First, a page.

In 1887 Richard Stanhope Pullen donated 66 acres of farmland to the City of Raleigh for the establishment of a public park. Pullen and park-keeper Wiley Howell designed the recreational space, planting a variety of trees and shrubs, including magnolias, cedars, and willow oaks. They constructed a central pavilion and circular concrete fountain, as well as several pedestrian bridges over an existing railway. In 1891 Pullen installed a men’s-only wooden swimming pool, and in 1895, a pool for women was added. From 1899 to 1938 the park was home to a small zoo. Jim Crow laws prohibited African Americans from using many of the park facilities, and in 1937 John Chavis Memorial Park was established approximately two miles away to serve as Pullen Park’s “separate but equal” counterpart.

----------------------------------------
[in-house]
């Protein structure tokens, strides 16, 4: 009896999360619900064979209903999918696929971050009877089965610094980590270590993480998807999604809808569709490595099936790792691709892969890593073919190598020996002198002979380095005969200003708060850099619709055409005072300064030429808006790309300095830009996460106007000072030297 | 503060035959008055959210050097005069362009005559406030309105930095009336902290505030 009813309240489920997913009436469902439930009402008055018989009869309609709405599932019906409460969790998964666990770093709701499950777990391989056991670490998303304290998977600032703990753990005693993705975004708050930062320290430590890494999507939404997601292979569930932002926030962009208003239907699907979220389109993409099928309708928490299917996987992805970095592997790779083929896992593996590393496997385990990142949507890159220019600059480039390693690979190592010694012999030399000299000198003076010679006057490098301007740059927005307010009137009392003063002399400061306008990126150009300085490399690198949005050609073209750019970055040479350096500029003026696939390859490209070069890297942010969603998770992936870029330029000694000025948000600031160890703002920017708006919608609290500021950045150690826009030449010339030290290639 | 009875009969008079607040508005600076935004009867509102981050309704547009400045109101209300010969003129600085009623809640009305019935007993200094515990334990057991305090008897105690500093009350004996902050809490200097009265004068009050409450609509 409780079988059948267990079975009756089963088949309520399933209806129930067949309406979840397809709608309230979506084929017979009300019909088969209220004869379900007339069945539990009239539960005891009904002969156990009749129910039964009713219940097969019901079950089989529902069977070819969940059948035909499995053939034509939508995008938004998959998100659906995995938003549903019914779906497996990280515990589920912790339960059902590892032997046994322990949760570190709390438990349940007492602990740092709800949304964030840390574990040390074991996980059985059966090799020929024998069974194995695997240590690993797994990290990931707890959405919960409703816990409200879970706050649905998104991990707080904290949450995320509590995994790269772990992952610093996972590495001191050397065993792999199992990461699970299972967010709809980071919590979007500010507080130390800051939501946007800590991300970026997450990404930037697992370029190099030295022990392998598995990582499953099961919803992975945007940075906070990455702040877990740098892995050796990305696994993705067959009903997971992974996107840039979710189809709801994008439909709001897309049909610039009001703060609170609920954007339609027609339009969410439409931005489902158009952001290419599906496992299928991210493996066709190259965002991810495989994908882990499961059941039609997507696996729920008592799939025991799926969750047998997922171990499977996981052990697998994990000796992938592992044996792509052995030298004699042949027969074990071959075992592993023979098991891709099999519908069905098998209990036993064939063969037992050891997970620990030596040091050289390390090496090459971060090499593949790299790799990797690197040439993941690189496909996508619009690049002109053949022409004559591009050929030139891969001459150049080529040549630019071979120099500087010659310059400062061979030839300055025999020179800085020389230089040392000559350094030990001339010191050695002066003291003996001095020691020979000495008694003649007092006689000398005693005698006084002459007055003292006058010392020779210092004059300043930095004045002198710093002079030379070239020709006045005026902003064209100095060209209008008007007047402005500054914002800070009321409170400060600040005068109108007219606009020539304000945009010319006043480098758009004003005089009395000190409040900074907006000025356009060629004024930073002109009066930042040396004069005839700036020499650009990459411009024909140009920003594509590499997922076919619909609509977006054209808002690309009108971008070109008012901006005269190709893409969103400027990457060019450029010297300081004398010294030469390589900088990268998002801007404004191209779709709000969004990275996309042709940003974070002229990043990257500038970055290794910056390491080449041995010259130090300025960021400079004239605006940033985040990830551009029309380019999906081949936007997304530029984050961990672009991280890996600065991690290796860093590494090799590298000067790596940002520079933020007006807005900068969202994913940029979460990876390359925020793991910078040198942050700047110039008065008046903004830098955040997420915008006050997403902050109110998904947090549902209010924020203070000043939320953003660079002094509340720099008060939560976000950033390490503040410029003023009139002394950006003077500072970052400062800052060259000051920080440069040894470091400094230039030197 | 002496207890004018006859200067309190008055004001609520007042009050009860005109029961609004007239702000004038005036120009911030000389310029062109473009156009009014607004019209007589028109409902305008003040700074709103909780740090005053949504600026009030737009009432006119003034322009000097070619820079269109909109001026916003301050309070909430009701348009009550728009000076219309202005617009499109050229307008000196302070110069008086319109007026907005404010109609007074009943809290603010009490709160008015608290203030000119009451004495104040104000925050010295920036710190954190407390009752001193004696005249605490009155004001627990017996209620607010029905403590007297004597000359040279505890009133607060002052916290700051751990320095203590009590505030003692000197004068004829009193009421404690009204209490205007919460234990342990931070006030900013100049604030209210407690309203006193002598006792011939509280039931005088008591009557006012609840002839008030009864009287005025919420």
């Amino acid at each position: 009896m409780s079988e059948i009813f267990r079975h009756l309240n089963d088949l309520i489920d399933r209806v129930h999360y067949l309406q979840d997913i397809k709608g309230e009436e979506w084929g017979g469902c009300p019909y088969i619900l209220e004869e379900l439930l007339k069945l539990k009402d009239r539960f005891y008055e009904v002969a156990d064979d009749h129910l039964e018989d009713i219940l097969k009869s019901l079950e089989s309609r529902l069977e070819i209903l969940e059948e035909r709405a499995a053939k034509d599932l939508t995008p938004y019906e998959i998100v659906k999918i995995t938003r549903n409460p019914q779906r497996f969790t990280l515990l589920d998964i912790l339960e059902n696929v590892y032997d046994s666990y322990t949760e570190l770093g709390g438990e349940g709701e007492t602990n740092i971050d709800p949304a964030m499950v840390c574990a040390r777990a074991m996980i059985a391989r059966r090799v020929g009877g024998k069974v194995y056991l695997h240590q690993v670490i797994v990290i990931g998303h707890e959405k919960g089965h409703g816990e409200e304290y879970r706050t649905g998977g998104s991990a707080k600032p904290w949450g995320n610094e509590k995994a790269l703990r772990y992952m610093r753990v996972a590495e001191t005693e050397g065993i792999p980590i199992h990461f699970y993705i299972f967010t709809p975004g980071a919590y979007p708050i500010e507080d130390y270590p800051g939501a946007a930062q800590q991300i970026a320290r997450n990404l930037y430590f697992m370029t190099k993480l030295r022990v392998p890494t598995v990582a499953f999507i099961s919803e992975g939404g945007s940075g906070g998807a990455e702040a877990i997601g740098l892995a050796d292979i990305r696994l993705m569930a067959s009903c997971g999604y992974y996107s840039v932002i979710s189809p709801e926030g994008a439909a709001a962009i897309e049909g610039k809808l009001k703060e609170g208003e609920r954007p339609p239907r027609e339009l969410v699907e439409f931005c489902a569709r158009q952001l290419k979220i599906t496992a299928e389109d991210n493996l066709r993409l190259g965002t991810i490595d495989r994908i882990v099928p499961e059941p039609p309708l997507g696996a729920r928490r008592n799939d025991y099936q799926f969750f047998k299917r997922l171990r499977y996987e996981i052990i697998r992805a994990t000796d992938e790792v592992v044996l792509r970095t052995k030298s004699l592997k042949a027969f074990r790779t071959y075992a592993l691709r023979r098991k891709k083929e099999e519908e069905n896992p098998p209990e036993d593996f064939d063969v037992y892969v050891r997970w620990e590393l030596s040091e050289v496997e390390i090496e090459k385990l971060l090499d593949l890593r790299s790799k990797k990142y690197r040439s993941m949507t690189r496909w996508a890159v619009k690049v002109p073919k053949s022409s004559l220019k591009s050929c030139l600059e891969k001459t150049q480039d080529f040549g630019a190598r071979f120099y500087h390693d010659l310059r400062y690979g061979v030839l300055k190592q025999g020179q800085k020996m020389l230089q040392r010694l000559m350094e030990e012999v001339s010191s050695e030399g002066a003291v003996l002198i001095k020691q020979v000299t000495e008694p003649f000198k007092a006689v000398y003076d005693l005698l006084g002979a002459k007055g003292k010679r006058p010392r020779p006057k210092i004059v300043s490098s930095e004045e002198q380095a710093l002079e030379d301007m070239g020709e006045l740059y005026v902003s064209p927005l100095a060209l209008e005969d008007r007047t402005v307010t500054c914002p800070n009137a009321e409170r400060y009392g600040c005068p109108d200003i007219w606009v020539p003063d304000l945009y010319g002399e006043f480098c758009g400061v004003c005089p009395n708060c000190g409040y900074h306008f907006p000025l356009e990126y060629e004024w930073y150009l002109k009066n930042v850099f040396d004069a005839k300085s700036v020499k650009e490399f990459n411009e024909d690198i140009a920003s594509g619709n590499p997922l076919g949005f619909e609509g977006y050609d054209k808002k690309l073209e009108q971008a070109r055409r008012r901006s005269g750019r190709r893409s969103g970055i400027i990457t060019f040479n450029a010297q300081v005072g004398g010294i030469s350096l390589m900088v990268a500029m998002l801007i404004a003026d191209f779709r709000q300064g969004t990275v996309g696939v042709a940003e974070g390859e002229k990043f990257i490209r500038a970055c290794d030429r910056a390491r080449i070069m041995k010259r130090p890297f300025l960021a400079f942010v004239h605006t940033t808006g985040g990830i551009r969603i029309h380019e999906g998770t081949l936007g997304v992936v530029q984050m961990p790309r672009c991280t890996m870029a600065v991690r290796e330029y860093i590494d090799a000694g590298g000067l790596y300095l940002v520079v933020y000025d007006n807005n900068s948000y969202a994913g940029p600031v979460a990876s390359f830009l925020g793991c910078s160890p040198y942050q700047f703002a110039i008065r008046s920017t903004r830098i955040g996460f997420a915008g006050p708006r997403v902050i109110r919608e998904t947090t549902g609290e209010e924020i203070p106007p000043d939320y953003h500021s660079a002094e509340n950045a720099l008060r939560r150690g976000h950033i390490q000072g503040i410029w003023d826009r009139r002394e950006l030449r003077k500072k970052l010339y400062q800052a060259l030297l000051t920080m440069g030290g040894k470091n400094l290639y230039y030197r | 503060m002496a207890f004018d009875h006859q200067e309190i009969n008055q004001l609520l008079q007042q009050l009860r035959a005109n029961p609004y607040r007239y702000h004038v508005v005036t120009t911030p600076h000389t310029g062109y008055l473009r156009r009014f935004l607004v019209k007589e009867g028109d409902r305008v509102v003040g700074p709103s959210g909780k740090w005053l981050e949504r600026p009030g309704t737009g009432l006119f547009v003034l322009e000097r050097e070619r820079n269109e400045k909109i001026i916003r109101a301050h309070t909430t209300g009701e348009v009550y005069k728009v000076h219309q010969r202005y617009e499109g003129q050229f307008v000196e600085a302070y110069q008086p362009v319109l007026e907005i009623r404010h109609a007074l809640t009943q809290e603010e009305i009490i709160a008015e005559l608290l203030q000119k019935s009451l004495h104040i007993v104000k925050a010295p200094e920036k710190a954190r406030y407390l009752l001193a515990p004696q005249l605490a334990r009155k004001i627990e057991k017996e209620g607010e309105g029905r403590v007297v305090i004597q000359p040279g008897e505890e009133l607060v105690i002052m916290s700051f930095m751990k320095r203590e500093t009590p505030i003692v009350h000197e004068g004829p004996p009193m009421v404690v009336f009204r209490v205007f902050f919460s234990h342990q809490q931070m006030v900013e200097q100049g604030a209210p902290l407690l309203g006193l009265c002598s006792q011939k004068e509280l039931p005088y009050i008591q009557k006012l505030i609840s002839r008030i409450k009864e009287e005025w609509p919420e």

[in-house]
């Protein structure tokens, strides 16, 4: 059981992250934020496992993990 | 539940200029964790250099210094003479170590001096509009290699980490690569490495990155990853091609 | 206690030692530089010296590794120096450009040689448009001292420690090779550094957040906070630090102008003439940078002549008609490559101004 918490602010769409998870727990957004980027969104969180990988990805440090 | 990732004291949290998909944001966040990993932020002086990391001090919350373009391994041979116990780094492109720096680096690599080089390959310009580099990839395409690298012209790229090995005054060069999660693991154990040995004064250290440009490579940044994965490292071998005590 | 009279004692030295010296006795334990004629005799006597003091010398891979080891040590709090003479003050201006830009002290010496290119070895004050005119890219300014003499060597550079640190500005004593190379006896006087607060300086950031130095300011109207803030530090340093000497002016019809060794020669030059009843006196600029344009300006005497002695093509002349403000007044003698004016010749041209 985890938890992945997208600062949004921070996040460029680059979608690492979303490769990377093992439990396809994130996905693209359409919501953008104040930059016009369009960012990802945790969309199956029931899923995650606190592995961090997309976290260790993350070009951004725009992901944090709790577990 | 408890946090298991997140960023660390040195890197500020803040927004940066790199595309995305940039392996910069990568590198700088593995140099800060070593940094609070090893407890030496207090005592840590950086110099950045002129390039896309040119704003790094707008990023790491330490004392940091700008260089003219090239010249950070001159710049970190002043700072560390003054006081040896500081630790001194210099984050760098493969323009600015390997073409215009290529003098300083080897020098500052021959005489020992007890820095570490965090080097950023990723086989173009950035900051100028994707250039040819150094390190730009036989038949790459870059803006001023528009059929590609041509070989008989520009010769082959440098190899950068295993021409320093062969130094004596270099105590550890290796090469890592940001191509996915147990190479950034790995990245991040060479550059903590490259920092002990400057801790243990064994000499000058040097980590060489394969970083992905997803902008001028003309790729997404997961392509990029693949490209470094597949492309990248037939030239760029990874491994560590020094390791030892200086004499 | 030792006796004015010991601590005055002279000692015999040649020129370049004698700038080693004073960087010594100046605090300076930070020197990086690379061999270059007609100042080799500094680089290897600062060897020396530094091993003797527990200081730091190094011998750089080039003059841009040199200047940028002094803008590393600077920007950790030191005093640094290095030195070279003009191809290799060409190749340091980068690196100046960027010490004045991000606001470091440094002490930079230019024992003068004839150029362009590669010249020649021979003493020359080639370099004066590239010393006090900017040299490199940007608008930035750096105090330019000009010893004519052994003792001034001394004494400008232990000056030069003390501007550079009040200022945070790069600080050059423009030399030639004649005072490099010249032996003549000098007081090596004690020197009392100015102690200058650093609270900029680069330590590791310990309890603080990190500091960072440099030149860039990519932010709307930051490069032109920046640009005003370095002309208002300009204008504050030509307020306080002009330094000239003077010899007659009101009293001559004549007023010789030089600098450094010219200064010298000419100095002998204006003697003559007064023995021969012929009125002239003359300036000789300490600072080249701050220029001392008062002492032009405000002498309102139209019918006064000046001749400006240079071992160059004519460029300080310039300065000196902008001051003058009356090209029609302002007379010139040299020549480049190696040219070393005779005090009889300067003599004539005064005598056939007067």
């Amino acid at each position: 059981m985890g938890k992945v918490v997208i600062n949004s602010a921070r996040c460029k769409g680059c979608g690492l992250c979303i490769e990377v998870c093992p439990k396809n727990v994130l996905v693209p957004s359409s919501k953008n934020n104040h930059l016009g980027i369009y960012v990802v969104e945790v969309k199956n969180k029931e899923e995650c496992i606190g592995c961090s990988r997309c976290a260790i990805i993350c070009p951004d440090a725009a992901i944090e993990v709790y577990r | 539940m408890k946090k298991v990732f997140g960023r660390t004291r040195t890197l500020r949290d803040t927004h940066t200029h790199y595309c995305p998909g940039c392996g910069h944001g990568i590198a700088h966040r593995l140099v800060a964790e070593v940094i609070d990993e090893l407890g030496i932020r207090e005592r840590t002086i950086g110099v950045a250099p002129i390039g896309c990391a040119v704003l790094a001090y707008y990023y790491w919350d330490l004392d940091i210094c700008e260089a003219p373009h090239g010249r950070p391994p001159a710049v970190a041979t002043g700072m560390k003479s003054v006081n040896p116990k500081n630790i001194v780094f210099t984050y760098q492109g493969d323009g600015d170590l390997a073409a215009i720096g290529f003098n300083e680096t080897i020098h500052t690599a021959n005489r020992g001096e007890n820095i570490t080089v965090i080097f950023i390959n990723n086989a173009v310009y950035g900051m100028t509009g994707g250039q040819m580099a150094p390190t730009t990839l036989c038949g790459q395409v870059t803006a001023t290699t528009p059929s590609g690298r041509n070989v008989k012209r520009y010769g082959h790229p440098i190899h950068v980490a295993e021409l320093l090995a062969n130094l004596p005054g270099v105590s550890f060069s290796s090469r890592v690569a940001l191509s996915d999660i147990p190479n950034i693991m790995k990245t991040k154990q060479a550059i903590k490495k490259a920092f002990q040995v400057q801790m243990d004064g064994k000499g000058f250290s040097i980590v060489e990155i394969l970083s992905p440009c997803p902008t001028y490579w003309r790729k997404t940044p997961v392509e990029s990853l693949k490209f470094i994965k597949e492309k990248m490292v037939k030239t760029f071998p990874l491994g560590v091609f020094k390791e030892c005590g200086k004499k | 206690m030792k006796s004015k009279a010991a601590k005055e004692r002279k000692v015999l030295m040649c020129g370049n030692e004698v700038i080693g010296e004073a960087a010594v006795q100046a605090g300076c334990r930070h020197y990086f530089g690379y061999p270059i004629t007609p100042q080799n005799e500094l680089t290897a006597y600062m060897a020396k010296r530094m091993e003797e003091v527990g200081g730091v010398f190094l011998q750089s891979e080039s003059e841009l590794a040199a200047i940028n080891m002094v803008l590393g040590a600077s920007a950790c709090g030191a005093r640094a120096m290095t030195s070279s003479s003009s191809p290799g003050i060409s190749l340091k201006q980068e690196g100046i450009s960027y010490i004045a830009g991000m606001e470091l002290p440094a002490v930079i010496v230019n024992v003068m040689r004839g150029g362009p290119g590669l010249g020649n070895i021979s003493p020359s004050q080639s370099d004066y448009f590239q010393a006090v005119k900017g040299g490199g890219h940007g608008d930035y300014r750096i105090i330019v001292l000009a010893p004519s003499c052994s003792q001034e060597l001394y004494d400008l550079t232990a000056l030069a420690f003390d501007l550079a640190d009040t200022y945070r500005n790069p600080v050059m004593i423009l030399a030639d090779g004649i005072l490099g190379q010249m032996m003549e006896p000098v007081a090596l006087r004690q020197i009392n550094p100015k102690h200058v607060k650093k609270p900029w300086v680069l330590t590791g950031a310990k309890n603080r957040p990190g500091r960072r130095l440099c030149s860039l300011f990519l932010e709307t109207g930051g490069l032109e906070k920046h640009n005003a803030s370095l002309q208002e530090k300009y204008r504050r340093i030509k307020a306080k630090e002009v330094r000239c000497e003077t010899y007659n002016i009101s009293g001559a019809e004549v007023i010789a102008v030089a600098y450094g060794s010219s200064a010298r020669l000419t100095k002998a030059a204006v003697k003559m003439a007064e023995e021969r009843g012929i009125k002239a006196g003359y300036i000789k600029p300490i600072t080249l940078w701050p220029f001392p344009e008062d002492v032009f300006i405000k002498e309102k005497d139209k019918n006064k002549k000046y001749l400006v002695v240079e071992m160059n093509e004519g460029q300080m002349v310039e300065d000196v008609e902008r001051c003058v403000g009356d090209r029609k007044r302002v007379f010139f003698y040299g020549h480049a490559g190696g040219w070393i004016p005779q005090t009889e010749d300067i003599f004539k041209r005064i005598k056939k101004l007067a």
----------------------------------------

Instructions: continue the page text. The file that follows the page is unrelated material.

Throughout the twentieth century many amenities were added, including a manmade lake for boating, picnic facilities, concession stands, ball fields, tennis courts, indoor recreation and community centers, a carousel, and a miniature train. In the 1970s prolific landscape architect Richard Bell worked on a master plan for the park. In 2009 Little & Little Landscape Architects, architecture firm HagerSmith Design, and structural engineers Lysaght & Associates were hired to renovate the park and restore many of its historic features. A new welcome center, entry and picnic shelters, and a replacement structure for the historic miniature railway were introduced. The design team also constructed a house to protect the park’s rare, hand-carved Dentzel Carousel, built circa 1900, which was listed in the National Register of Historic Places in 1976.